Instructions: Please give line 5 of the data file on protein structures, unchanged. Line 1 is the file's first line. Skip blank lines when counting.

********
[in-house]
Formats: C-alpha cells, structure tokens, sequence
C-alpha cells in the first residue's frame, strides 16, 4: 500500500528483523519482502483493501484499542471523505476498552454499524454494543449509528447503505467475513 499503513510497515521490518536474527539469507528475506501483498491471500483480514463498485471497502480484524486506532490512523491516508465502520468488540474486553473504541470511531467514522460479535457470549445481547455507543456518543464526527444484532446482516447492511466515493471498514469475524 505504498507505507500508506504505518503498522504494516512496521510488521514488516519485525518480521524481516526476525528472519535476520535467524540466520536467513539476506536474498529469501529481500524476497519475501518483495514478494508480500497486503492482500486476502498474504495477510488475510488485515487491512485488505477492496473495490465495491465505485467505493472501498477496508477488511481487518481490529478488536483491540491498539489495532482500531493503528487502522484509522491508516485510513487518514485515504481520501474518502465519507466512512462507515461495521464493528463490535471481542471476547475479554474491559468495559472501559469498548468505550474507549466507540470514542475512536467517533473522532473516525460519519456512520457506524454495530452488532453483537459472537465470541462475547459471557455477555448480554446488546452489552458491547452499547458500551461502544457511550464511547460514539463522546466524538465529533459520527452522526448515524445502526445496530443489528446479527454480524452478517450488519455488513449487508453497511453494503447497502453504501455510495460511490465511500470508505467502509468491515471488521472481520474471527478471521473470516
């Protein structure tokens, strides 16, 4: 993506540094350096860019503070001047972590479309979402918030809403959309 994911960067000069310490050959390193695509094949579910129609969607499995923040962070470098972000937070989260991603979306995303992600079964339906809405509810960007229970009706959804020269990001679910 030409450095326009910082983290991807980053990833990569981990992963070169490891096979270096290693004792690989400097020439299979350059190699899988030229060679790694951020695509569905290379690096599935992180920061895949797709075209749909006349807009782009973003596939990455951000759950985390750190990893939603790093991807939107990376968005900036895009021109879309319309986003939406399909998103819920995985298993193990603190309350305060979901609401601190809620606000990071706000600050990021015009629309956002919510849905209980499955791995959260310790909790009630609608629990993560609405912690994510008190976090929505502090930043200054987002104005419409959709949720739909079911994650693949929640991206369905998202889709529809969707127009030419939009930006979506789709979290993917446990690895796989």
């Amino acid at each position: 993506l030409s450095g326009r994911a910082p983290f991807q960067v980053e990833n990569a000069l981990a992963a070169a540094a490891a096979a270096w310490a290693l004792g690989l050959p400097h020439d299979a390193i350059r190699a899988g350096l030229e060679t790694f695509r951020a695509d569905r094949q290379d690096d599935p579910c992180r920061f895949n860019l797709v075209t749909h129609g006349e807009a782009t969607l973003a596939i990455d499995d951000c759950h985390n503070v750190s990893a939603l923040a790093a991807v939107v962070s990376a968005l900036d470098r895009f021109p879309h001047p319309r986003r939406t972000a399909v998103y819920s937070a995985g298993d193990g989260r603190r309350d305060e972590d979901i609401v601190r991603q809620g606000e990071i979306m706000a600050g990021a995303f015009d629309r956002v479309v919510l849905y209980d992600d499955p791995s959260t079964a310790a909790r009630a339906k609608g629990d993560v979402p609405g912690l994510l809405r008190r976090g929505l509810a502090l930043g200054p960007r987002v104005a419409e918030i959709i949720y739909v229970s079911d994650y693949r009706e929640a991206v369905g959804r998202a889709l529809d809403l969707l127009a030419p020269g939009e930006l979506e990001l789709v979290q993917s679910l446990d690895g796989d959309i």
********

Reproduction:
């Amino acid at each position: 993506l030409s450095g326009r994911a910082p983290f991807q960067v980053e990833n990569a000069l981990a992963a070169a540094a490891a096979a270096w310490a290693l004792g690989l050959p400097h020439d299979a390193i350059r190699a899988g350096l030229e060679t790694f695509r951020a695509d569905r094949q290379d690096d599935p579910c992180r920061f895949n860019l797709v075209t749909h129609g006349e807009a782009t969607l973003a596939i990455d499995d951000c759950h985390n503070v750190s990893a939603l923040a790093a991807v939107v962070s990376a968005l900036d470098r895009f021109p879309h001047p319309r986003r939406t972000a399909v998103y819920s937070a995985g298993d193990g989260r603190r309350d305060e972590d979901i609401v601190r991603q809620g606000e990071i979306m706000a600050g990021a995303f015009d629309r956002v479309v919510l849905y209980d992600d499955p791995s959260t079964a310790a909790r009630a339906k609608g629990d993560v979402p609405g912690l994510l809405r008190r976090g929505l509810a502090l930043g200054p960007r987002v104005a419409e918030i959709i949720y739909v229970s079911d994650y693949r009706e929640a991206v369905g959804r998202a889709l529809d809403l969707l127009a030419p020269g939009e930006l979506e990001l789709v979290q993917s679910l446990d690895g796989d959309i």